• Simoncelli and Steinhardt, 2006


Sources of error in dna databanks examples

Sources of Error in DNA DatabanksExamples

  • In 2002, it was discovered that 26-year-old Lazaro Soto Lusson was mistakenly charged with multiple felonies because the Las Vegas police crime lab switched the labels on two DNA samples. (Sampling Error)

  • Misinterpretation of DNA test led to the false conviction of Timothy Durham in Tulsa, Oklahoma. Durham was convicted of raping an 11-year-old girl and sentenced to 3,000 years in prison, despite having produced eleven alibi witnesses who placed him in another state at the time of the crime. The misinterpretation resulted from the difficulty of separating mixed samples. (Analysis Error)

  • Simoncelli and Steinhardt, 2006


Sources of error in dna databanks examples cont d

Sources of Error in DNA DatabanksExamples (Cont’d)

  • Example of a Reporting Error

  • Josiah Sutton was wrongly convicted of rape and spent five years in jail before he was exonerated.

  • Sutton's conviction rested almost entirely on the basis of DNA tests performed by Houston Police Crime Laboratory.

  • Re-analysis of the lab report showed that the lab technician had mistakenly reported that Sutton's DNA profile was included in the profile of a semen sample taken from the back of the car, where the rape was committed, when it was not.

  • In addition, she presented the DNA data to the jury in a misleading way that overstated its value, and failed to provide statistical estimates that would have demonstrated that Sutton's DNA profile was but one of many that could have been included in the mixed evidentiary samples in the case, including a vaginal sample.

  • Simoncelli and Steinhardt, 2006


Working definition of a universal dna databank

Working Definition of a Universal DNA Databank

  • A government-initiated national DNA databank.

  • Population-wide and mandatory inclusion in the databank.

  • The genetic profile is stored indefinitely. The original sample might also be maintained indefinitely.


Ethical considerations for creating universal dna dbs pro arguments

Ethical Considerations for Creating Universal DNA DBsPro Arguments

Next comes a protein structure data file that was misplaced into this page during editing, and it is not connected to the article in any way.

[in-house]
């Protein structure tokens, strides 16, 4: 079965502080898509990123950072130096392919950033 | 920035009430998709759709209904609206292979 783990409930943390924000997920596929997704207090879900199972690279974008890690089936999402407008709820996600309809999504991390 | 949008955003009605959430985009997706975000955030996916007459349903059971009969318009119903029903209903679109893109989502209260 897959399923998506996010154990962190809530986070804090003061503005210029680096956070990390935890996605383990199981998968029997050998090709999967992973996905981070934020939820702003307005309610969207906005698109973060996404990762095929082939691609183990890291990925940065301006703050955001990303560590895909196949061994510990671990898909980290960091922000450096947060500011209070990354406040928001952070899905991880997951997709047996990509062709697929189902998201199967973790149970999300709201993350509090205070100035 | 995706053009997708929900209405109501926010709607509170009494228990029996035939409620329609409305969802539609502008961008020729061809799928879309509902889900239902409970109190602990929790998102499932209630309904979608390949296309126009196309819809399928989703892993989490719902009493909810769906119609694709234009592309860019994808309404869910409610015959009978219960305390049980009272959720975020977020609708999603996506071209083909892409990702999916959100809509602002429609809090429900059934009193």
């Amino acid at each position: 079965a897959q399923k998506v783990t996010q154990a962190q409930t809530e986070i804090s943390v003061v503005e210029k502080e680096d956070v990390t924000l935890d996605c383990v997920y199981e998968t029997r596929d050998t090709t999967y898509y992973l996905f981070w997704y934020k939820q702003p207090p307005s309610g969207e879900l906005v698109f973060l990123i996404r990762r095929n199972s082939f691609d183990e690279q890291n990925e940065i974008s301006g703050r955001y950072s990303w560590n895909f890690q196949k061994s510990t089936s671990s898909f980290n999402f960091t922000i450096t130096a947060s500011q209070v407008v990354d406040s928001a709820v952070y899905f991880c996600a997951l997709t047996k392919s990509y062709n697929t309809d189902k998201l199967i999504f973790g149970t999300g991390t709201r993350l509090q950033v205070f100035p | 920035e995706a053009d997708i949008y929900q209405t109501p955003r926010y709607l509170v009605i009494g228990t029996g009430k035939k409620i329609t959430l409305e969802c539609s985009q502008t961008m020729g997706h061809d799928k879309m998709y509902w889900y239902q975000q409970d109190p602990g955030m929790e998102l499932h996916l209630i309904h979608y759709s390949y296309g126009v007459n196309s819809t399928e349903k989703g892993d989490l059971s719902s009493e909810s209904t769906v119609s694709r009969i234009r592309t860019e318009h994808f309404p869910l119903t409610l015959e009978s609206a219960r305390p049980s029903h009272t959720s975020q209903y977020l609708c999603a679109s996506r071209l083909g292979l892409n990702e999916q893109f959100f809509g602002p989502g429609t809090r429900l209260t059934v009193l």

• Help to solve crimes that would otherwise have been unsolvable.

  • Deterrent to future crimes.

  • Will help to exonerate the innocent who have been falsely convicted.

  • If universal, would eliminate any biases that may exist in the current system e.g. racial biases.

  • ID cards based upon these databanks will help to prevent illegal entry into a country e.g. by terrorists or other foreign nationals.

  • Facilitate identification of unknown remains and missing children.


Ethical considerations for creating universal dna dbs con arguments

Ethical Considerations for Creating Universal DNA DBsCon Arguments

  • Intrusion of government into private information.

  • May lead to unfettered police powers.

  • Retention of biological samples is problematic; cannot guarantee that genetic information will not be used by a government for anything other than identification.

  • Violates “presumptive innocence”; keep the profile and samples “in case” you commit a crime in the future.

  • The databases are not error-free. The sheer volume of samples tested and put into the databases will increase the amount of errors, and thus, false positives.


Ethical considerations for creating universal dna dbs con arguments cont d

Ethical Considerations for Creating Universal DNA DBsCon Arguments (Cont’d)

  • Very high cost with often unquantifiable or undetermined gains.

  • Often defendants in the U.S. do not have access to the same forensic profiling services as does the prosecution; negates the “exoneration” benefit.

  • An over-reliance on DNA methods might hamper or corrupt investigations; DNA testing is not foolproof, and just as a fingerprint, does not indicate guilt by itself.

  • Use of these databanks will most likely lead to some type of unforeseen discrimination or persecution of certain individuals or groups based upon their genetic makeup.


Dna db s and the 4 th amendment fourth amendment

DNA DB's and the 4th AmendmentFourth Amendment

“The right of the people to be secure in their persons, houses, papers, and effects, against unreasonable searches and seizures, shall not be violated, and no Warrants shall issue, but upon probable cause, supported by Oath or affirmation, and particularly describing the place to be searched, and the persons or things to be seized.”


Dna db s and the 4 th amendment db s are legal

DNA DB's and the 4th AmendmentDB’s Are Legal

  • Legal def of privacy is based on precedent not public perception.

    • An invasion is not unreasonable if something similar to it was considered reasonable in the past.

  • In order for something to constitute a search under the 4th amendment either the info or the method of obtaining the info must be unreasonable.


Dna db s and the 4 th amendment db s are legal cont d